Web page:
WE CARE 2020 Good Neighbors

WE CARE Palestine celebrated the selfless acts of nine neighbors at the third annual Love Your Neighbor Banquet at Palestine Senior Center Tuesday. Rev. Lynn Willhite, far left, served as master of ceremonies. Palestine City Manager Leslie Cloer, far right, said she supports WE CARE’s Friendship House initiative.

Nine Palestine community volunteer honorees received praise at WE CARE Palestine’s Love Your Neighbor Banquet Tuesday.

This year’s honorees were Grizelda Castillo, Deb Kendall and Sue Crouch, Laverne Mims Donell, Tom Garcia and Molly Raine, Rosana Mosley-Arthus, Jessie Marie Smith Sweet, and Linda Swinney.

The ceremony broke precedence from the first two years, when single winners were selected from a group of 8-10 nominees. Good Neighbor honorees are nominated by neighbors who write about their kindness and selfless giving each year. Rev. Jordan Byrd read each nomination to honor the recipients.

Previous winners of WE CARE’s Neighbor of the Year Award are Celia Smith in 2018, and Kay and John Burney in 2019.

Some recipients attended the banquet without knowing they would be part of the award ceremony.

“I was overwhelmed and surprised,” said Sweet.

The banquet highlighted another WE CARE initiative, the Friendship House.

The Friendship House serves as a Community Center for after-school programs for children/youth, life-skills training, family night gatherings and other activities which offer residents a better quality of life. Community Coordinators and their families live in the Friendship House and become catalysts for rebuilding a safe, caring neighborhood where children are nurtured and can feel safe.

The ultimate goal is to build and staff Friendship Houses in a city’s most vulnerable neighborhoods.

“In our city there’s a neighborhood with about 60 children whose parents work different shifts,” Willhite said. “A bus driver told me it would make a difference if we could build a Friendship House in that neighborhood.”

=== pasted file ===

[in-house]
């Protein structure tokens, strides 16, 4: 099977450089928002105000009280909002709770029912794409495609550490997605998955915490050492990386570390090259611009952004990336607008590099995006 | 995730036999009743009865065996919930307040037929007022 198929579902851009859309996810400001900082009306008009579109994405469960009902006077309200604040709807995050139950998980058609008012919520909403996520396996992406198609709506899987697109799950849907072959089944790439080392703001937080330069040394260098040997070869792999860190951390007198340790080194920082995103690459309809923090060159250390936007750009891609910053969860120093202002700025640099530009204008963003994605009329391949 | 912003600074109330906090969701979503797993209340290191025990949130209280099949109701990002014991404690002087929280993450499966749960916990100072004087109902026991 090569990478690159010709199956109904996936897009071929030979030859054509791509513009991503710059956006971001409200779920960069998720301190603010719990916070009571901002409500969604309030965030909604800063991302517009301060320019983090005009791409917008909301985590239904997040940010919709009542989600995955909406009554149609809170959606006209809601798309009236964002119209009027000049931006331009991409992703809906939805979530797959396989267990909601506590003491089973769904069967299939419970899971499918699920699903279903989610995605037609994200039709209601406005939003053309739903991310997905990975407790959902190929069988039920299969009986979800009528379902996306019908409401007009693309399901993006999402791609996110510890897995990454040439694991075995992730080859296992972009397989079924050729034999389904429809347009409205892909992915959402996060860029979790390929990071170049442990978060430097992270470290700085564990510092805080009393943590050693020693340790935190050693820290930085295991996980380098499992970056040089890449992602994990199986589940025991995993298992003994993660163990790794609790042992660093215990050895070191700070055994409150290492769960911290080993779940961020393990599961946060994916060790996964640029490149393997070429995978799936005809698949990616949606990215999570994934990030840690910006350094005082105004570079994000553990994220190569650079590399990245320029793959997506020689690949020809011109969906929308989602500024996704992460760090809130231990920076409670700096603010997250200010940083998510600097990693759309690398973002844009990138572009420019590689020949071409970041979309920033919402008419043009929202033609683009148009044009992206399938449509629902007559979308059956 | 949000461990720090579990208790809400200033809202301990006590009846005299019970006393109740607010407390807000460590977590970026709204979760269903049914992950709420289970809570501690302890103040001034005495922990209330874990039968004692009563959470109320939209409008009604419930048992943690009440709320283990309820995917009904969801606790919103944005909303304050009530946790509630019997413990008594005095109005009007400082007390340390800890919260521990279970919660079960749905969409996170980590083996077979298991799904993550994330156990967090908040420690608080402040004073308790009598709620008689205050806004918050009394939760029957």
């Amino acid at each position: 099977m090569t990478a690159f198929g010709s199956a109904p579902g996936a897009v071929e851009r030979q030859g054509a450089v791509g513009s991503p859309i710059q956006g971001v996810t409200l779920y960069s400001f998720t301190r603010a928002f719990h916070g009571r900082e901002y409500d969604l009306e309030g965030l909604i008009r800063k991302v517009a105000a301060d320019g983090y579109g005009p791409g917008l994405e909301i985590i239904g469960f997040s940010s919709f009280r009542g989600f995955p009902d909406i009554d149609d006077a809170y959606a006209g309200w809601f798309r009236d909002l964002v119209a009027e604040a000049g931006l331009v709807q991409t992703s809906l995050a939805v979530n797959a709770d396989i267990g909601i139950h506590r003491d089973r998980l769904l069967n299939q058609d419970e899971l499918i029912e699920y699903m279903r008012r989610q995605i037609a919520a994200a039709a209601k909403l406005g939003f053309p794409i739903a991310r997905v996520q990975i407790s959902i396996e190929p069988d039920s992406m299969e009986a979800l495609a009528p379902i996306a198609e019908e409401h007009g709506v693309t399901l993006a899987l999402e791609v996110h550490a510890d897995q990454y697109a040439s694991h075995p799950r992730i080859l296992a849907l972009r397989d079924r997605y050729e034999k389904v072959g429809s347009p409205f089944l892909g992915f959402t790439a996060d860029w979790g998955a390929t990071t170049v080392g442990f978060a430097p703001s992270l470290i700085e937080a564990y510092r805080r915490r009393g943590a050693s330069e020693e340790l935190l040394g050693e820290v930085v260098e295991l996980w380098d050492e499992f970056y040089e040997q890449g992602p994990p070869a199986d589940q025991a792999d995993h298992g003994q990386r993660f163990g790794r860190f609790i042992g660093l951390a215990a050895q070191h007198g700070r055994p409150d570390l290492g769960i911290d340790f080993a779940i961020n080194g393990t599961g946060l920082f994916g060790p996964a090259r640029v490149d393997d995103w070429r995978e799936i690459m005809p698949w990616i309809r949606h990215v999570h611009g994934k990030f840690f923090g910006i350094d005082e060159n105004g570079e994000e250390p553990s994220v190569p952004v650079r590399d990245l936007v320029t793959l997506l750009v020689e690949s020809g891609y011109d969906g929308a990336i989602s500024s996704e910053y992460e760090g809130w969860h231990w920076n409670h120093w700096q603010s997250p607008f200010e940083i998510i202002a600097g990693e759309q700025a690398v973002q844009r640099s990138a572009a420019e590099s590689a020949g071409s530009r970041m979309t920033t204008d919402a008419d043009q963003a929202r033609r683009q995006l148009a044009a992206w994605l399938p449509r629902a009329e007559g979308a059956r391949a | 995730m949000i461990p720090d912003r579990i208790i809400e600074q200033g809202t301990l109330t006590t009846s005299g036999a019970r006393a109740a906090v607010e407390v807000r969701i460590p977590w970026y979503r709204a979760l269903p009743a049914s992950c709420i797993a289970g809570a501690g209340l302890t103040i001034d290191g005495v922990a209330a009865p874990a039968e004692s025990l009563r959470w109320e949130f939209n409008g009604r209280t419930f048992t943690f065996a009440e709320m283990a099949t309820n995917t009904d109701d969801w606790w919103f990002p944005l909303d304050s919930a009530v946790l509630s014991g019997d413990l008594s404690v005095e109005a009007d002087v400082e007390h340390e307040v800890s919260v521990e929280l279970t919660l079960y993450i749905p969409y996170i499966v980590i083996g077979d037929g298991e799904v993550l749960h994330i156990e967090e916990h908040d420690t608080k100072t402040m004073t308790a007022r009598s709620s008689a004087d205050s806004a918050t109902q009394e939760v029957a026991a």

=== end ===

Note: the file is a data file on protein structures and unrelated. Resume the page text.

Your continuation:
Palestine City Manager Leslie Cloer supports the concept and said the project would benefit the city. Cloer added the city could help by donating land or offering a tax break.

Lonzo Sheffield III, the evening’s keynote speaker, discussed 18 years of experience with his wife Tina as Friendship House Coordinator in the Barksdale Annex neighborhood in Shreveport, Louisiana, also known as The Quarters. 

As Friendship House coordinators, the Sheffields formally host after-school activities, but informally, they parent kids, provide a safe haven, and serve others in the community. 

“It’s very easy for the streets to take control of our children,” Sheffield said. “A Friendship House is a platform to touch young lives consistently – not on just one occasion.” 

Sheffield’s Friendship House is just one of 10 in five Shreveport neighborhoods, a project of Community Renewal International started by Mack Carter of Shreveport more than 20 years ago. The program has attracted national and international attention by lowering crime in some neighborhoods by 52 percent.

Sheffield graduated Kilgore High School and served 24 years in the Air Force before joining CRI. The Sheffields have six biological children, but call all children in their after-school program their “babies.” “We were sent there to model what the family structure looked like,” he said.

Rev. Lynn Willhite started WE CARE Palestine in 2016 to strengthen local relationships and neighborhoods.

WE CARE Palestine is based on CRI's model, which began in Shreveport, Louisiana, in 1994. Over the past 20 years, Shreveport has seen major crime drop up to 45 percent in the targeted areas where CRI has been at work. More than 50,000 people have joined the WE CARE Renewal Team of Shreveport/Bossier City. Willhite read of Shreveport’s efforts more than 10 years ago when she was pastor at First United Methodist Church in Elkhart.

Moved by the underlying spirit of the initiative “to love your neighbor as yourself,” Willhite wanted to develop the same caring culture across the city of Palestine, where she was born and raised.

This non-profit seeks to enlist as many individuals from across the city who will commit to being a caring community member. “We want every citizen to be part of this movement to connect neighbors across the city through friendship and caring to radically change the future of Palestine,” said Willhite.

WE CARE Palestine’s board of directors includes: Rev. Lynn Willhite, Rev. Jordan Byrd, Cathy Clancy, Sharon Grizzle, Amy Rigsby, Tucker Boyd Royall, Tracy Torma, and Angela Woodard.

This year’s banquet was attended by roughly 160 people at Palestine Senior Center.

Many local businesses provided funding and door prizes for the banquet, which was catered by the culinary staff of Palestine Regional Medical Center. 

For information about WE CARE Palestine, contact Rev. Willhite at 903-922-6149, or by email at lynn@wecarepalestine.org.

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